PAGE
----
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“HIGH ON COMPETITION:” Marijuana Draws 50 Firms In Race For Plant’s Proceeds

Cannabis appears to be the new gold as reports indicate that 50 companies are now jostling for the benefits that come with growing the plant.

According to local reports, more than 50 firms (both foreign and local), have joined the race to grow and export weed. This number has grown from 20 in April.

The reports add that the companies are already carrying out the business before government streamlines the sector with regard to the benefits of the substance once frowned upon.

Last month, Israeli Firm, Together Pharma Limited reported that it made a cannabis harvest from Uganda, despite a government announcement that the said license had been halted.  This was according to a statement released to the Tel Aviv Stock Exchange Authority Ltd. 

Together Pharma Limited produces and exports medical cannabis around the world.  

The Israeli company partners with Industrial Hemp (U) Ltd to grow the plant in Kasese district.

However, government has come under intense pressure from other players in the field about why it allegedly gave Hemp the green light to grow weed.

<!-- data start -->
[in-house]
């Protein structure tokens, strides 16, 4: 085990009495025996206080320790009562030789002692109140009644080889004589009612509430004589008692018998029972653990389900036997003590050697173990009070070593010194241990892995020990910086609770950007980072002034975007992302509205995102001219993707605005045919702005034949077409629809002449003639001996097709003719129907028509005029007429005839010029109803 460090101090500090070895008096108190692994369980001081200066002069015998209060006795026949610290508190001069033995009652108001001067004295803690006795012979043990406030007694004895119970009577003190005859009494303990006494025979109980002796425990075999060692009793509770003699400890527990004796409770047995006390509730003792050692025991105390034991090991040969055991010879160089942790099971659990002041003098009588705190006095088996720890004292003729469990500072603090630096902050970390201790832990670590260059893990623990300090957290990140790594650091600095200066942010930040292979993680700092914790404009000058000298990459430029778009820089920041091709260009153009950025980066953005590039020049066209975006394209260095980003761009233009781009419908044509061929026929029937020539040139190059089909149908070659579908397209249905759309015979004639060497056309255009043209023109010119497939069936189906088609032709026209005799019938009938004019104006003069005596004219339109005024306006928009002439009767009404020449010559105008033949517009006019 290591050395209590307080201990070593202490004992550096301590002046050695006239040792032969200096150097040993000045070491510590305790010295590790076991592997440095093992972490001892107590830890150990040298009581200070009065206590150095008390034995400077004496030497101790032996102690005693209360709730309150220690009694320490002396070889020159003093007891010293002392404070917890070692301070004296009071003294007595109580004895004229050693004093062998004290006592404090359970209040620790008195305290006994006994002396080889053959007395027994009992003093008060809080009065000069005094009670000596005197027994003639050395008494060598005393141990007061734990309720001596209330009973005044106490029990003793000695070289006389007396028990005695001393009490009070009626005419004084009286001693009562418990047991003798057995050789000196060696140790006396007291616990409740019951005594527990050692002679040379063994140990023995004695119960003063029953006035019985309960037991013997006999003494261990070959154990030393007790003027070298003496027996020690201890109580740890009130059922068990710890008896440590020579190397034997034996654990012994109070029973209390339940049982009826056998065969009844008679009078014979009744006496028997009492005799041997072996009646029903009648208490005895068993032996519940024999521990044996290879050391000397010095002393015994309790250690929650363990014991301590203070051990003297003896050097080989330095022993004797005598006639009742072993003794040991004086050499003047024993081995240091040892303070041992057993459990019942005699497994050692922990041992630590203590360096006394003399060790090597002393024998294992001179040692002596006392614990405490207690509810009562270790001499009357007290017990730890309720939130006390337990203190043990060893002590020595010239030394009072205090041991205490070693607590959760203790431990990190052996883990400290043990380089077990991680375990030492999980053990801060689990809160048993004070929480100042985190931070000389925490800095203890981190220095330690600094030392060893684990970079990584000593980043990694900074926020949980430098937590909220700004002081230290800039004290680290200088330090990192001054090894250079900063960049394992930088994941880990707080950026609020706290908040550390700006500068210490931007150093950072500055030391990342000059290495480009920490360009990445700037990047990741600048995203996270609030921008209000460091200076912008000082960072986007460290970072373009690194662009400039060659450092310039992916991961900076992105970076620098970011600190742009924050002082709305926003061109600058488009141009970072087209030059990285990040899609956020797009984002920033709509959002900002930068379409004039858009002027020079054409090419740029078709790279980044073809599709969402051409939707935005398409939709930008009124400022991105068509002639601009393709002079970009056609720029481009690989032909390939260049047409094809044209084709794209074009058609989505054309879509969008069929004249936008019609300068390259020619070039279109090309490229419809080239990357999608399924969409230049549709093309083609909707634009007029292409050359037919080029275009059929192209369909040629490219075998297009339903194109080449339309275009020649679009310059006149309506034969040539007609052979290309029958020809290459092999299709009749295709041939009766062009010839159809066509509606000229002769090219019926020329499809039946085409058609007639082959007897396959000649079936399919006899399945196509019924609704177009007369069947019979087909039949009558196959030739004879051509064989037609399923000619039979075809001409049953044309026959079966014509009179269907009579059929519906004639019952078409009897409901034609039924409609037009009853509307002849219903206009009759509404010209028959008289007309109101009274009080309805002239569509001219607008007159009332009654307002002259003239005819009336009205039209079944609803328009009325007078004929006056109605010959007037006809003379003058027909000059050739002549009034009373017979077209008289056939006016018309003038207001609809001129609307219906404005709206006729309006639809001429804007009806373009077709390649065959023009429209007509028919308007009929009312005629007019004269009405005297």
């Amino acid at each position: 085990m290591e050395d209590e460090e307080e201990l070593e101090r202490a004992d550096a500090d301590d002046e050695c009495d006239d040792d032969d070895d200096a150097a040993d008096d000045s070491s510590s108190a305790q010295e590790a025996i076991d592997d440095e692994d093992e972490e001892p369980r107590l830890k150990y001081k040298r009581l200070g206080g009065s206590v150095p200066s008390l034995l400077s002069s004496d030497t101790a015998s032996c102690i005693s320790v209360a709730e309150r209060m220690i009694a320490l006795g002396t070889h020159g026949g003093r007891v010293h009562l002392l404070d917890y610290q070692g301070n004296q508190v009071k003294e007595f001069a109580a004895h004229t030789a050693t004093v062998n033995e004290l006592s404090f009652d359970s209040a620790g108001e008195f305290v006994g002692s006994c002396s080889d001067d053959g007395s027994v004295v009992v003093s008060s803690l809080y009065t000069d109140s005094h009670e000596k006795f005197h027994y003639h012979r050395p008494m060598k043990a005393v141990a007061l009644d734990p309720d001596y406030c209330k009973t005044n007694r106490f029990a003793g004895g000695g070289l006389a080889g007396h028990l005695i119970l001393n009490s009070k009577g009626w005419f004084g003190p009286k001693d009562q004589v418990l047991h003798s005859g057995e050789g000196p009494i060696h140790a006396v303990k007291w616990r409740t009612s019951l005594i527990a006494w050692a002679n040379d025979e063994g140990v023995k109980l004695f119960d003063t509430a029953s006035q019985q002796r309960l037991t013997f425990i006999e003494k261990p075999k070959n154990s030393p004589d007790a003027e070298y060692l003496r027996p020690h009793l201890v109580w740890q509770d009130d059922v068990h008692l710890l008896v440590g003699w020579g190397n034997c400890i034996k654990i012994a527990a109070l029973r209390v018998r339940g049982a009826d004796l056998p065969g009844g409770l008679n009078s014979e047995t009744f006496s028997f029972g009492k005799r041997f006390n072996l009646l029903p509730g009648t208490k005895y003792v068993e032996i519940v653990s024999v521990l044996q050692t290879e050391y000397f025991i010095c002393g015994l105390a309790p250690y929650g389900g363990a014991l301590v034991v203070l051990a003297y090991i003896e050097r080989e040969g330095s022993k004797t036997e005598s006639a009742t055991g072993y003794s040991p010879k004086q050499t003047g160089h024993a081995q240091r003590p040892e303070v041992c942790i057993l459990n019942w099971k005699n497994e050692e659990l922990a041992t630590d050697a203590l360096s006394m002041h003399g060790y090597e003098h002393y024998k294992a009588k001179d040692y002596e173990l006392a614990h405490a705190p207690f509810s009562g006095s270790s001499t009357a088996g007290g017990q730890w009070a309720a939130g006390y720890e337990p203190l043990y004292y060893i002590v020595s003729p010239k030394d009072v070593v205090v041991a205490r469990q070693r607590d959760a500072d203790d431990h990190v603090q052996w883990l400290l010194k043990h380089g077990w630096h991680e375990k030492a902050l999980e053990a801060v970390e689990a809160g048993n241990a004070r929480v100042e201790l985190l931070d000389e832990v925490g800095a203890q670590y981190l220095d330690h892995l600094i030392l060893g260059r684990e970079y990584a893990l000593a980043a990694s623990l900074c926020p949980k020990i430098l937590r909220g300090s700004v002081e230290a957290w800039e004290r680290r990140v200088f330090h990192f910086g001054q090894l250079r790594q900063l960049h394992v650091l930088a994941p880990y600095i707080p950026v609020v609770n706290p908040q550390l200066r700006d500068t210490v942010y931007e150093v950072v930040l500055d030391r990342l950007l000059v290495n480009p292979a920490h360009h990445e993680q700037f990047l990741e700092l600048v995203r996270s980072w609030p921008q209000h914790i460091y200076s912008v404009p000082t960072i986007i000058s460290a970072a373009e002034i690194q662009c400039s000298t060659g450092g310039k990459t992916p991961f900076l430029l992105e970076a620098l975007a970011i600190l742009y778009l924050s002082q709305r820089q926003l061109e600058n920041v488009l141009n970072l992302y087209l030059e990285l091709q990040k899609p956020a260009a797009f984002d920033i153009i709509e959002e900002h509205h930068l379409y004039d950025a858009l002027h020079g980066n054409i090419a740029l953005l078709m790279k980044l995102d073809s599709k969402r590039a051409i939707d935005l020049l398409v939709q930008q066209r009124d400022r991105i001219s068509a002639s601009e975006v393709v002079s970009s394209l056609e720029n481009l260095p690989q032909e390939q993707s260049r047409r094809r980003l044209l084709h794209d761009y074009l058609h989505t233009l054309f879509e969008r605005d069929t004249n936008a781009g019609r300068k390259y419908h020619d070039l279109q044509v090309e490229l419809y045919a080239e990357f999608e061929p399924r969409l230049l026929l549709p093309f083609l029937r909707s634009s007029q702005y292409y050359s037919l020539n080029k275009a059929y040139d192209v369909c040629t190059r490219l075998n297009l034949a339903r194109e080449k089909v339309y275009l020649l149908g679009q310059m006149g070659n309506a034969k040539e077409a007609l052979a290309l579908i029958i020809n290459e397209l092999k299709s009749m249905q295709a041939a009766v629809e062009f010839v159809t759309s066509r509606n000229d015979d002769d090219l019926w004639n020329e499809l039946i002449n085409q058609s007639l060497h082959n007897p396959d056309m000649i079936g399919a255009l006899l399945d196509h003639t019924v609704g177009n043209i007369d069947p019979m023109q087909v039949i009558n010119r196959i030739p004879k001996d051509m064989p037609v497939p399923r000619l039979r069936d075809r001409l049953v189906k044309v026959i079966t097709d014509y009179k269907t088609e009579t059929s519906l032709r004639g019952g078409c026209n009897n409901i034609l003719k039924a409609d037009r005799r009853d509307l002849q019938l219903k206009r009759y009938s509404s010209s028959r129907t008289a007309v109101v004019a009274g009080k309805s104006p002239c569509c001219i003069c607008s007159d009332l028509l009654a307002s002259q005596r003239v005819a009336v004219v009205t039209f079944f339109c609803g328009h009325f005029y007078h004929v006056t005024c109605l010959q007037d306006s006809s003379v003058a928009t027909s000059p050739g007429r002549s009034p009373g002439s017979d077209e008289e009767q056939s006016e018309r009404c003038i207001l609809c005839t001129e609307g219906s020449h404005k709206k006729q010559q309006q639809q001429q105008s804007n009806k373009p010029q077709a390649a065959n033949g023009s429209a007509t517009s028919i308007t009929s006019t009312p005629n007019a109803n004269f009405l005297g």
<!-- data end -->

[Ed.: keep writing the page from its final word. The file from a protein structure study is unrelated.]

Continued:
In April, Uganda’s Health Minister, Jane Aceng revealed that cabinet wants assurances from the company that growing medical marijuana wouldn’t have a negative impact on the economy. The government said it had put a committee to look into the issue and report part back to the cabinet. That they would base on that report on whether to award licenses or not. This has not happened.    

On its website, Industrial Hemp Uganda Limited shows that it is already growing medical cannabis in the country. It states: “The Company is primarily engaged in the growing and development of medical cannabis (Medical Marijuana) and cannabis products for industrial purposes in Uganda.”  

However, the Narcotic Drugs and Psychotropic Substances Act 2015, specifies that persons involved in the manufacture, production, sale, or distribution of narcotic drugs or psychotropic substances commit an offence and are liable, on conviction, to a fine or imprisonment of as much as five years or both. 

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